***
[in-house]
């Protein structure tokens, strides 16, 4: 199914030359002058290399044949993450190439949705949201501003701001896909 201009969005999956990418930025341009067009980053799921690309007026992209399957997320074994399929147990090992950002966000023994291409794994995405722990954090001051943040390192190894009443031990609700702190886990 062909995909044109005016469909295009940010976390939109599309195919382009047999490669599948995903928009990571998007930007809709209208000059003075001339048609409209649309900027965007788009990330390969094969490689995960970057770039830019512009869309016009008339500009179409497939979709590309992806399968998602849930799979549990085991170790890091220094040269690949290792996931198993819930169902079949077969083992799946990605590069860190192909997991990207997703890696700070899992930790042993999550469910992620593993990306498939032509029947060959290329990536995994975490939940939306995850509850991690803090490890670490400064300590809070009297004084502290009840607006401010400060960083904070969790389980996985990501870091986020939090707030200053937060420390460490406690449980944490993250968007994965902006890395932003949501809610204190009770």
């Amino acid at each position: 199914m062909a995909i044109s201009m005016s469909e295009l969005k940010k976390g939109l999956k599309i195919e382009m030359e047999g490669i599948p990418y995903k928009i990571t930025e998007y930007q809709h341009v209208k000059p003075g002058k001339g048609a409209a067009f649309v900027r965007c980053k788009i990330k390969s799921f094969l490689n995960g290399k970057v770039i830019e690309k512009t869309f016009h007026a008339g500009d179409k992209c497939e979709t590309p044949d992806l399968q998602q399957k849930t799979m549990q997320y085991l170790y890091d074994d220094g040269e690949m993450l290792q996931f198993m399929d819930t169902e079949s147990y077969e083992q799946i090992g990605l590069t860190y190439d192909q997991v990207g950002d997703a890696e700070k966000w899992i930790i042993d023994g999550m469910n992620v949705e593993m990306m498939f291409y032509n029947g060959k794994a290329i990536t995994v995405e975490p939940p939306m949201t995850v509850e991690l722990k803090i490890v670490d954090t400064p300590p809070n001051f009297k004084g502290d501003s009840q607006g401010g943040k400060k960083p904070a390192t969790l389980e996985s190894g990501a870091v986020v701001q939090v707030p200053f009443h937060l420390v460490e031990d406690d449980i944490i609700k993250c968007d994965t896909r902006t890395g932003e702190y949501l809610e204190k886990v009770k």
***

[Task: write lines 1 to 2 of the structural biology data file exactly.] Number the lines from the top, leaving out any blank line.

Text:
[in-house]
């Protein structure tokens, strides 16, 4: 199914030359002058290399044949993450190439949705949201501003701001896909 201009969005999956990418930025341009067009980053799921690309007026992209399957997320074994399929147990090992950002966000023994291409794994995405722990954090001051943040390192190894009443031990609700702190886990 062909995909044109005016469909295009940010976390939109599309195919382009047999490669599948995903928009990571998007930007809709209208000059003075001339048609409209649309900027965007788009990330390969094969490689995960970057770039830019512009869309016009008339500009179409497939979709590309992806399968998602849930799979549990085991170790890091220094040269690949290792996931198993819930169902079949077969083992799946990605590069860190192909997991990207997703890696700070899992930790042993999550469910992620593993990306498939032509029947060959290329990536995994975490939940939306995850509850991690803090490890670490400064300590809070009297004084502290009840607006401010400060960083904070969790389980996985990501870091986020939090707030200053937060420390460490406690449980944490993250968007994965902006890395932003949501809610204190009770």